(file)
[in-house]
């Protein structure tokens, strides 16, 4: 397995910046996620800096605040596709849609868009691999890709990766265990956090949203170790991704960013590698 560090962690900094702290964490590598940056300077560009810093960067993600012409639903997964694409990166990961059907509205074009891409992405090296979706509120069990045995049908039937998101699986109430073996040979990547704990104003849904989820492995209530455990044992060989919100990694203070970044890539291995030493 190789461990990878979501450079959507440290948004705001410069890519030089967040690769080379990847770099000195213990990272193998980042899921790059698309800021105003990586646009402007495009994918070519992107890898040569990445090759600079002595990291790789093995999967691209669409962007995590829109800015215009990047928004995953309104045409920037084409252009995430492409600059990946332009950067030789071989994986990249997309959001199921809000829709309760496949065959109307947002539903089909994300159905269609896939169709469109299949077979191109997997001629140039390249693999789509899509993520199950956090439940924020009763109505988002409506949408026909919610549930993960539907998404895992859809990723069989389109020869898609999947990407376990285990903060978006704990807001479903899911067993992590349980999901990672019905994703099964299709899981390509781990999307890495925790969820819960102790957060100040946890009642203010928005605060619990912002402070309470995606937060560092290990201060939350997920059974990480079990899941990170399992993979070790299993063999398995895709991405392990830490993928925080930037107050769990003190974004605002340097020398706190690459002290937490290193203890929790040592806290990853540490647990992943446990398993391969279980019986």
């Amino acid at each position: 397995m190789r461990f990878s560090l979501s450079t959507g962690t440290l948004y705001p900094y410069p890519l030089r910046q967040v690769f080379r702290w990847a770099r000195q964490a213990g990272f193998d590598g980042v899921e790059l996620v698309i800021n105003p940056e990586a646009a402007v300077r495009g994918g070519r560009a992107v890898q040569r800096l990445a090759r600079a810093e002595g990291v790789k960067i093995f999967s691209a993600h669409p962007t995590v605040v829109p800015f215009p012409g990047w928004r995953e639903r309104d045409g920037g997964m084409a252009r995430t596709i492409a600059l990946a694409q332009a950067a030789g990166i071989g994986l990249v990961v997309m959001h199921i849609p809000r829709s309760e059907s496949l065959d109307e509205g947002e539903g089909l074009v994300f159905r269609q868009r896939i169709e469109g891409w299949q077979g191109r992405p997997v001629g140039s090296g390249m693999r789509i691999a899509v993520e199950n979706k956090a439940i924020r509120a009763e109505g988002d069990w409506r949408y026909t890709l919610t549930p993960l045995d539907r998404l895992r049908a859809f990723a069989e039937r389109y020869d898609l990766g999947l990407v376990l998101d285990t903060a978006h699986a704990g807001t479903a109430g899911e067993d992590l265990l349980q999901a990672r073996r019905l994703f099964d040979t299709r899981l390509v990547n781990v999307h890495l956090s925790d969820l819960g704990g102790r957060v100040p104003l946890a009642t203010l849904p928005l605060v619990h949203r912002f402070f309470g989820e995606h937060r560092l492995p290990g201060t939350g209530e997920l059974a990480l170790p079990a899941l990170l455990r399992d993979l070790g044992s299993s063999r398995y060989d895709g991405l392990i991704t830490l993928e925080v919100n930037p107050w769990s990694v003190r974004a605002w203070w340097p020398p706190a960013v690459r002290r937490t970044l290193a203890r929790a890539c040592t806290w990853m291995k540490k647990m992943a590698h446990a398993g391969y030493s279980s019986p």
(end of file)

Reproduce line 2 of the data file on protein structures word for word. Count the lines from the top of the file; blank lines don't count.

């Protein structure tokens, strides 16, 4: 397995910046996620800096605040596709849609868009691999890709990766265990956090949203170790991704960013590698 560090962690900094702290964490590598940056300077560009810093960067993600012409639903997964694409990166990961059907509205074009891409992405090296979706509120069990045995049908039937998101699986109430073996040979990547704990104003849904989820492995209530455990044992060989919100990694203070970044890539291995030493 190789461990990878979501450079959507440290948004705001410069890519030089967040690769080379990847770099000195213990990272193998980042899921790059698309800021105003990586646009402007495009994918070519992107890898040569990445090759600079002595990291790789093995999967691209669409962007995590829109800015215009990047928004995953309104045409920037084409252009995430492409600059990946332009950067030789071989994986990249997309959001199921809000829709309760496949065959109307947002539903089909994300159905269609896939169709469109299949077979191109997997001629140039390249693999789509899509993520199950956090439940924020009763109505988002409506949408026909919610549930993960539907998404895992859809990723069989389109020869898609999947990407376990285990903060978006704990807001479903899911067993992590349980999901990672019905994703099964299709899981390509781990999307890495925790969820819960102790957060100040946890009642203010928005605060619990912002402070309470995606937060560092290990201060939350997920059974990480079990899941990170399992993979070790299993063999398995895709991405392990830490993928925080930037107050769990003190974004605002340097020398706190690459002290937490290193203890929790040592806290990853540490647990992943446990398993391969279980019986």